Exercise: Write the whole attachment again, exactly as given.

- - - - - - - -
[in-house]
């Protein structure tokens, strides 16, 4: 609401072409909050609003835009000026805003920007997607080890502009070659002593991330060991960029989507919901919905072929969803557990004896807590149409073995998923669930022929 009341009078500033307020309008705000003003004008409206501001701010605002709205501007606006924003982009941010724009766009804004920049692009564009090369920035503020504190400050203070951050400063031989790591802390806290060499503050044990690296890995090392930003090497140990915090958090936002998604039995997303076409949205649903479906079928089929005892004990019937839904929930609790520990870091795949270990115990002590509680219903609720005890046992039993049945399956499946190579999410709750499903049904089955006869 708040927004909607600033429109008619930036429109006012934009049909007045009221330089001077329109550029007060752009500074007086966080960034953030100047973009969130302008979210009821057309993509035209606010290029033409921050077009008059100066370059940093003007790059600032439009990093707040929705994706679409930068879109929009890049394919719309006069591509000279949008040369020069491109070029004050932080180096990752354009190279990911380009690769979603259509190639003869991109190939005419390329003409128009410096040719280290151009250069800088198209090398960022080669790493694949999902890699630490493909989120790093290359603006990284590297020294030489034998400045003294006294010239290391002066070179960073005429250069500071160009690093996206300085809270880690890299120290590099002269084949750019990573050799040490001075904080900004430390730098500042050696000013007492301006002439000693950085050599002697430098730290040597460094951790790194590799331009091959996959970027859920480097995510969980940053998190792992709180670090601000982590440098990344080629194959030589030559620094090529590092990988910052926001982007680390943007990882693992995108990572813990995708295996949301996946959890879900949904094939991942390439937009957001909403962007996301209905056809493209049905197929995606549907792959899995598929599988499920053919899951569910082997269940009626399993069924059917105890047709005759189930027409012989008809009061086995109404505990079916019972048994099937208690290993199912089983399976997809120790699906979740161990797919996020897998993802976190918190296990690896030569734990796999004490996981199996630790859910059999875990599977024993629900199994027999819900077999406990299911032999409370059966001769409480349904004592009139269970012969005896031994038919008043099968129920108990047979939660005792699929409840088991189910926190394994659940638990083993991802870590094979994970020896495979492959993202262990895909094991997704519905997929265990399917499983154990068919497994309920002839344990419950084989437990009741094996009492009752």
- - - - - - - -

[in-house]
């Protein structure tokens, strides 16, 4: 609401072409909050609003835009000026805003920007997607080890502009070659002593991330060991960029989507919901919905072929969803557990004896807590149409073995998923669930022929 009341009078500033307020309008705000003003004008409206501001701010605002709205501007606006924003982009941010724009766009804004920049692009564009090369920035503020504190400050203070951050400063031989790591802390806290060499503050044990690296890995090392930003090497140990915090958090936002998604039995997303076409949205649903479906079928089929005892004990019937839904929930609790520990870091795949270990115990002590509680219903609720005890046992039993049945399956499946190579999410709750499903049904089955006869 708040927004909607600033429109008619930036429109006012934009049909007045009221330089001077329109550029007060752009500074007086966080960034953030100047973009969130302008979210009821057309993509035209606010290029033409921050077009008059100066370059940093003007790059600032439009990093707040929705994706679409930068879109929009890049394919719309006069591509000279949008040369020069491109070029004050932080180096990752354009190279990911380009690769979603259509190639003869991109190939005419390329003409128009410096040719280290151009250069800088198209090398960022080669790493694949999902890699630490493909989120790093290359603006990284590297020294030489034998400045003294006294010239290391002066070179960073005429250069500071160009690093996206300085809270880690890299120290590099002269084949750019990573050799040490001075904080900004430390730098500042050696000013007492301006002439000693950085050599002697430098730290040597460094951790790194590799331009091959996959970027859920480097995510969980940053998190792992709180670090601000982590440098990344080629194959030589030559620094090529590092990988910052926001982007680390943007990882693992995108990572813990995708295996949301996946959890879900949904094939991942390439937009957001909403962007996301209905056809493209049905197929995606549907792959899995598929599988499920053919899951569910082997269940009626399993069924059917105890047709005759189930027409012989008809009061086995109404505990079916019972048994099937208690290993199912089983399976997809120790699906979740161990797919996020897998993802976190918190296990690896030569734990796999004490996981199996630790859910059999875990599977024993629900199994027999819900077999406990299911032999409370059966001769409480349904004592009139269970012969005896031994038919008043099968129920108990047979939660005792699929409840088991189910926190394994659940638990083993991802870590094979994970020896495979492959993202262990895909094991997704519905997929265990399917499983154990068919497994309920002839344990419950084989437990009741094996009492009752």